Mortgage rates continue 3-week decline
Since peaking in November, rates have been up and down — and up and down. Economists say it's hard to predict what's next, but buyers may want to act now.
- Mortgage rates fell for a third straight week to 6.32%, the same level seen in mid-February.
- Competing economic factors continue to create an environment of uncertainty, though some signs point to further rate declines.
- Buyers may be responding to the declining rates; mortgage applications were up for the fourth consecutive week.
Mortgage interest rates dipped again this week, with the 30-year fixed-rate average landing at 6.32% according to Freddie Mac's weekly survey.
That's the same rate seen six weeks ago when mortgage rates were climbing, a trend that continued throughout February and into March before rates began to decline over the past three weeks.
"Economic uncertainty continues to bring mortgage rates down," said Sam Khater, chief economist at Freddie Mac. "Over the last several weeks, declining rates have brought borrowers back to the market but, as the spring homebuying season gets underway, low inventory remains a key challenge for prospective buyers."
Where rates go next is anyone's guess
With so many competing economic factors, it's getting difficult for economists to hazard a guess as to where mortgage interest rates go next. And the Federal Reserve is intent on bringing down inflation, which could mean higher interest rates.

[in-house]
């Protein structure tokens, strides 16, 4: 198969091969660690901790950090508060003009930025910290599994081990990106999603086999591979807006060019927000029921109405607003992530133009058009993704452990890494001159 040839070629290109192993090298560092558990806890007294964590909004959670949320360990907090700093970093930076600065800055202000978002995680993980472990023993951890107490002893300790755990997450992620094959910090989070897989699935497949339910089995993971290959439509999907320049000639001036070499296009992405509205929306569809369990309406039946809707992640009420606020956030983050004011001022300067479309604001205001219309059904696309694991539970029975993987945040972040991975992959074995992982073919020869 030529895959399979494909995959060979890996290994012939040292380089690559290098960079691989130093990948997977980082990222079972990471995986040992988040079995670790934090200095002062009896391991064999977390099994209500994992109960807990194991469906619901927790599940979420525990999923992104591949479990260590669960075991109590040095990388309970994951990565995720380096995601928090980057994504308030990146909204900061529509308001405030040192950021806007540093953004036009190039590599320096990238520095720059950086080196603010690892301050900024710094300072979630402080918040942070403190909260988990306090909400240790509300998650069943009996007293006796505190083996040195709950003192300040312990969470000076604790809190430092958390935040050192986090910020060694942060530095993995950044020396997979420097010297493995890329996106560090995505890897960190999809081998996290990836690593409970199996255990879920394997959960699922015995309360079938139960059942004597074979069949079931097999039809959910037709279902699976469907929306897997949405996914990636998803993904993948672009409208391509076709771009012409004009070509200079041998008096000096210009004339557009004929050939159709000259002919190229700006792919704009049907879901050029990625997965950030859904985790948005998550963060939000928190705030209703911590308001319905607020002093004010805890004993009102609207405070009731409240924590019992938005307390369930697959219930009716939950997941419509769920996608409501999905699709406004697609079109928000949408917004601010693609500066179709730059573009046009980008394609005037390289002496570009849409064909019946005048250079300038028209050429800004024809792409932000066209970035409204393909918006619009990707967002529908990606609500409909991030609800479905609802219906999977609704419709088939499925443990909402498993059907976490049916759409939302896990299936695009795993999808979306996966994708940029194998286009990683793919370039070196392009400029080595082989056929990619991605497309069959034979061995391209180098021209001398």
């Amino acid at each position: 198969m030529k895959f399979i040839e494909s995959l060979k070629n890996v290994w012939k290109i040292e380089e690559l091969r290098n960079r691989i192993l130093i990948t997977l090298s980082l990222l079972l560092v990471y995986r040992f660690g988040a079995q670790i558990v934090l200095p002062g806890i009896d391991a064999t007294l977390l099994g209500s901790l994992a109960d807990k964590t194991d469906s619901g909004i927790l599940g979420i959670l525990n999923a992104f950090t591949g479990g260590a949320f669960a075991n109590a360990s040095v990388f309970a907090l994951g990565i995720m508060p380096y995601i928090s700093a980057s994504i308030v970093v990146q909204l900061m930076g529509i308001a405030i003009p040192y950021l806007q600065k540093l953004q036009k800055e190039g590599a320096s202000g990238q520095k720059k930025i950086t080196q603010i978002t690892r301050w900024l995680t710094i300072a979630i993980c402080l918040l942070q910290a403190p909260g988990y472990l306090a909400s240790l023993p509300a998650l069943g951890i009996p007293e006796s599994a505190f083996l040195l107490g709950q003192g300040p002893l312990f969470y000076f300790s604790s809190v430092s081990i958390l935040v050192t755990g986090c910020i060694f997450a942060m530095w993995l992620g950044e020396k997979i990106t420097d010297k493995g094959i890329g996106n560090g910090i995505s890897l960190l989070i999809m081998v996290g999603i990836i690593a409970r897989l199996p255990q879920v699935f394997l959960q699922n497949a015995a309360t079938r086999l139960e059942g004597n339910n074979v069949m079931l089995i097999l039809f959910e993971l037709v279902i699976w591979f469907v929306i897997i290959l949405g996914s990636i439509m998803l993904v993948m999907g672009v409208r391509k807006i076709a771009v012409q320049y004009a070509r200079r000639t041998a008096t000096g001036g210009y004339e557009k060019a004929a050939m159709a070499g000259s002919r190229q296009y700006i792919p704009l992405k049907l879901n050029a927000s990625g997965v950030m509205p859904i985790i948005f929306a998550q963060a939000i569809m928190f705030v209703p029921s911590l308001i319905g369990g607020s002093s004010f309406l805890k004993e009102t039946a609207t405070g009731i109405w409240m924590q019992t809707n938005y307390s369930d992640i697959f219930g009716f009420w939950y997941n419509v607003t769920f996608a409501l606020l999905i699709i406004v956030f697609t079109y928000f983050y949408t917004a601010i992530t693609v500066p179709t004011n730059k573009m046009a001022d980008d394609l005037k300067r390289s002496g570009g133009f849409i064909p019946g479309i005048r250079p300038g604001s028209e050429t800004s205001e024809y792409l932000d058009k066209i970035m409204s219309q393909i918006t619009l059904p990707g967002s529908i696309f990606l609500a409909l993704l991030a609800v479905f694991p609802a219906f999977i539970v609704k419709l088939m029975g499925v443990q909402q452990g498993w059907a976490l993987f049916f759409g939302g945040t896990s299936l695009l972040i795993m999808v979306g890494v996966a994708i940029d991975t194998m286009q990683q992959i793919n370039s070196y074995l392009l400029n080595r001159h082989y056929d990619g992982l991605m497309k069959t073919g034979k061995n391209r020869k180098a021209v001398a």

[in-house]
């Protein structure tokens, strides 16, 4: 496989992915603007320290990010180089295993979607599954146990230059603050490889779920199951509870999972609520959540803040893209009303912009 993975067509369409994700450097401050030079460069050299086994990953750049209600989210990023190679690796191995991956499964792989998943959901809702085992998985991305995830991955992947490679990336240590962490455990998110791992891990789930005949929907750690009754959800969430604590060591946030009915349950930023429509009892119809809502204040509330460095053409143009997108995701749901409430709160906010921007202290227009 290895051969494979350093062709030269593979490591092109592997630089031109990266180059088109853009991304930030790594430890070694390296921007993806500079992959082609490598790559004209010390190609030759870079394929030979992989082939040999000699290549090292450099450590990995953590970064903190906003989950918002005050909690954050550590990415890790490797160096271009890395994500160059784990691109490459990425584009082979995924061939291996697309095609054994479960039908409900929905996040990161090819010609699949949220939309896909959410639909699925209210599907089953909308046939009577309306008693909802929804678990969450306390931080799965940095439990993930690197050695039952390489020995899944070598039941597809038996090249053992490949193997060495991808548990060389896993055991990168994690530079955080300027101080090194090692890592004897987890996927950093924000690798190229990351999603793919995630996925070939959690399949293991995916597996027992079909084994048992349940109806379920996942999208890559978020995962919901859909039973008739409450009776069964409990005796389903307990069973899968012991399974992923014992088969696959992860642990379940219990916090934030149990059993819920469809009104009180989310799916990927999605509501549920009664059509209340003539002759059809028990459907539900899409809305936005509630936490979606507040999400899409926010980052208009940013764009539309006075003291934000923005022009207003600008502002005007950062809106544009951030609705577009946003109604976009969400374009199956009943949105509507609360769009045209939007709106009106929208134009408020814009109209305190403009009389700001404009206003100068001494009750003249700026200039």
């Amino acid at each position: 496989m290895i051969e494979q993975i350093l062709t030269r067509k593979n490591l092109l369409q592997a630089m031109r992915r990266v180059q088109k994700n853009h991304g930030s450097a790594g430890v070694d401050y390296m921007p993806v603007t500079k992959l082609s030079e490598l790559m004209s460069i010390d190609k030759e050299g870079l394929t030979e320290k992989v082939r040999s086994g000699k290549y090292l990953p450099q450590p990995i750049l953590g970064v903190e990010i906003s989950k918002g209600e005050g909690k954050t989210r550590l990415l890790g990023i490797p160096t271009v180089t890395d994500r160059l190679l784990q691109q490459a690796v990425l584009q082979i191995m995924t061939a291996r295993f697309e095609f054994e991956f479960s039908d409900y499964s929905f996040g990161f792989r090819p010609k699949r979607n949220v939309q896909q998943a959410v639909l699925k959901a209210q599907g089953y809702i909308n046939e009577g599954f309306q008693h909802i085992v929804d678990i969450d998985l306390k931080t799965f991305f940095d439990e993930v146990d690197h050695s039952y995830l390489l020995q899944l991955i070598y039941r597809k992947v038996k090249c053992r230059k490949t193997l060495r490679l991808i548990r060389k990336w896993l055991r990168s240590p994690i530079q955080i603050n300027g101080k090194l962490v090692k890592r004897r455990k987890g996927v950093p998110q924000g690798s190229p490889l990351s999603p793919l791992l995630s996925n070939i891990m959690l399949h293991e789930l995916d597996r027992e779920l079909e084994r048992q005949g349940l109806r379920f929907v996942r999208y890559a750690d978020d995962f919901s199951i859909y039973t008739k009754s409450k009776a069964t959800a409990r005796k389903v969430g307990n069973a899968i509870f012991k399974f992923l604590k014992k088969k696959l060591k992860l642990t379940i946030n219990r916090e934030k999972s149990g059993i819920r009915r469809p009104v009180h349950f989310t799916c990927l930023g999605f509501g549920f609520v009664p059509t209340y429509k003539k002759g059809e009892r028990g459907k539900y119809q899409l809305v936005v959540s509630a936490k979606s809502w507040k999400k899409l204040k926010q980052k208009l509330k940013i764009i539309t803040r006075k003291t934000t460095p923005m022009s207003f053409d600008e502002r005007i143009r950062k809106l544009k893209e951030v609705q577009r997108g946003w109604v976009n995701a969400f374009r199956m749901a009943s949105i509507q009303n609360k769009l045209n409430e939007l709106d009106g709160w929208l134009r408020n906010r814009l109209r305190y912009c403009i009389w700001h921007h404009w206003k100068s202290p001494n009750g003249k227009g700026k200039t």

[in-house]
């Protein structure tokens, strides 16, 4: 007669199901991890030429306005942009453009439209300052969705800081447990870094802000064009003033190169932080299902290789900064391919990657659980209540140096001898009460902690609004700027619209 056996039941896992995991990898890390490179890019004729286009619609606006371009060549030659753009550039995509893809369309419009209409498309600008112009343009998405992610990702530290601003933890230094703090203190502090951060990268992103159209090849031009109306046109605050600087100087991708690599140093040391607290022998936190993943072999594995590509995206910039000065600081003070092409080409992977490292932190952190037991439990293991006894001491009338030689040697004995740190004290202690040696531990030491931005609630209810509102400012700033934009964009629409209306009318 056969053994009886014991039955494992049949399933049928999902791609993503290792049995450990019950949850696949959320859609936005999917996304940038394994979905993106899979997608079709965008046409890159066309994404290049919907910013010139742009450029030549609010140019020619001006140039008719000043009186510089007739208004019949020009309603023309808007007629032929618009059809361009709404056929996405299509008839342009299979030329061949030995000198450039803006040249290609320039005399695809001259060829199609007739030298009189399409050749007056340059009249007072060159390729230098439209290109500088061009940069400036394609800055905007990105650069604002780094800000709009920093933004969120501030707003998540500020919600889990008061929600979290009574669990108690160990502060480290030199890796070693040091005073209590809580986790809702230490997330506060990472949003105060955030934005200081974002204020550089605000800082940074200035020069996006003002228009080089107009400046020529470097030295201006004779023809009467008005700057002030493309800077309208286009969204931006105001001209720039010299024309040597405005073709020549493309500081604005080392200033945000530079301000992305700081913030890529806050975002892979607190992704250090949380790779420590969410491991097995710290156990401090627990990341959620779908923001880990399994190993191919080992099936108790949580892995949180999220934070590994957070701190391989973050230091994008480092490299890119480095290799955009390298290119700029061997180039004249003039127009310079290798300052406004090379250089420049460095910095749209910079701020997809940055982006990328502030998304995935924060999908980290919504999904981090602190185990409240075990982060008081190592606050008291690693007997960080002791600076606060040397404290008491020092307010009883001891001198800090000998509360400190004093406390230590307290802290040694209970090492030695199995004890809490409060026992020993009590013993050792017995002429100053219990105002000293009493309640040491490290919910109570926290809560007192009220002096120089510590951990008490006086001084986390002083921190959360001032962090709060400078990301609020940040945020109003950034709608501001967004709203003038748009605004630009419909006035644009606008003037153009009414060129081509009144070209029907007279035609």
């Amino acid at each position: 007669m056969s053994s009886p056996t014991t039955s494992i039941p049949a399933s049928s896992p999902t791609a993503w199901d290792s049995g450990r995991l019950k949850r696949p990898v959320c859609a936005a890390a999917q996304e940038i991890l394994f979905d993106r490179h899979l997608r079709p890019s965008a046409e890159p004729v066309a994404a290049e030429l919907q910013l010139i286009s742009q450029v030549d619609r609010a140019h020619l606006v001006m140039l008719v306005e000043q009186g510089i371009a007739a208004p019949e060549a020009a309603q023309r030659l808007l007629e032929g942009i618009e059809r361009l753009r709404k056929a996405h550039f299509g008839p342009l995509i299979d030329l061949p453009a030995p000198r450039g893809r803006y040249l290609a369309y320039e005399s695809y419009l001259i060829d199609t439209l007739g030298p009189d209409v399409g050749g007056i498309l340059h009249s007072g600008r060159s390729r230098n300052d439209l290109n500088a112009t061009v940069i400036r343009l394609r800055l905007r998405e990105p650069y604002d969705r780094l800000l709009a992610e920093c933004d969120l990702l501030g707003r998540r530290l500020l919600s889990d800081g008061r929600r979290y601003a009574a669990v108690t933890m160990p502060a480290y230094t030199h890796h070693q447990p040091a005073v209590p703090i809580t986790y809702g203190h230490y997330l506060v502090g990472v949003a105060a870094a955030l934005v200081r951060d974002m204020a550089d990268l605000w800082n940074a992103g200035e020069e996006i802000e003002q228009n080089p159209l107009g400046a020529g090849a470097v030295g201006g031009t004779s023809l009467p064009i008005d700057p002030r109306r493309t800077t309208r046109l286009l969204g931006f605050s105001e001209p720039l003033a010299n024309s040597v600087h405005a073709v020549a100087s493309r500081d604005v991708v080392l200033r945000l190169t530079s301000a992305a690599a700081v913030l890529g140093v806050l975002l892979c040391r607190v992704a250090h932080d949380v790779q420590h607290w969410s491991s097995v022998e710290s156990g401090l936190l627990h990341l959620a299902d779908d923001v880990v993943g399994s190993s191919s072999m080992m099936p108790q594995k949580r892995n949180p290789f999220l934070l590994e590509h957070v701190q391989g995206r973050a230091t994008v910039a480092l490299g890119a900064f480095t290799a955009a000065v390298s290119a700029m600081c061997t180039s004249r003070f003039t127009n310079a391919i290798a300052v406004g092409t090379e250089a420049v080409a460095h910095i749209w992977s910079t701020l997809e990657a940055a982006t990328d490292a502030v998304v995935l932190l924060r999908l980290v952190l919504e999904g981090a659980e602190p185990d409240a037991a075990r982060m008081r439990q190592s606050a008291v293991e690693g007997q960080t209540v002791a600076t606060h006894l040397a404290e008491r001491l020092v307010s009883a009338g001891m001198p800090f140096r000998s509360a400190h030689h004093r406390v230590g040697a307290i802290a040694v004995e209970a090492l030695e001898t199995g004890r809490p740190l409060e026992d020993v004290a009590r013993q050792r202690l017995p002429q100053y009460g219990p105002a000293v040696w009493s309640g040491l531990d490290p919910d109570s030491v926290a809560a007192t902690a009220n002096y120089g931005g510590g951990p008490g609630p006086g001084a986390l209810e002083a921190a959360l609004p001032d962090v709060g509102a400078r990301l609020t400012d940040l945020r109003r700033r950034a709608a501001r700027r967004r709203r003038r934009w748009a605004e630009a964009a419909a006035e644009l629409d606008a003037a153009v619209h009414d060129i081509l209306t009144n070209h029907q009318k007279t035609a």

"Forecasting mortgage rates in the best of times is tricky. Now, with economic factors tugging rates in different directions, it has become even more difficult to predict where rates will head this spring," said Lisa Sturtevant, chief economist at Bright MLS.
Still, other economic indicators suggest that mortgage rates may decline further, said Sturtevant, which could make the spring homebuying season a little more chaotic as buyers try to take advantage of lower rates.
"We may see more buyers acting opportunistically, making an offer quickly when they see a dip in rates or if they expect an imminent rate increase," Sturtevant said.
Stability of banking sector a wild card
Orphe Divounguy, senior macroeconomist at Zillow Home Loans, said where interest rates go next could depend on the stability of the banking sector.
"Those fears seem to be moderating and a number of leading indicators suggest the U.S. economy is still on solid footing," Divounguy said. "That means inflation may still be slow to come down, leaving the door open for more Fed policy tightening and causing rates to remain elevated."
If the bank woes persist, that could hurt homebuyers this spring.
"More expensive, stricter lending helps to usher in the long-term health of the economy, but the downside is that borrowing for large purchases, including a home purchase, may be relatively more challenging in the short term,"said Hannah Jones, Realtor.com economic data analyst.
With interest rates falling in recent weeks, mortgage applications continued to pick up. Applications rose 2.9% last week compared to the week before, according to data from the Mortgage Bankers Association. This is the fourth week in a row to see an increase in applications.
MBA's Deputy Chief Economist Joel Kan noted that while applications are still more than 30% behind last year's pace, the recent uptick is a welcome development.
"While the 30-year fixed rate remained 1.65 percentage points higher than a year ago, homebuyers responded," Kan said.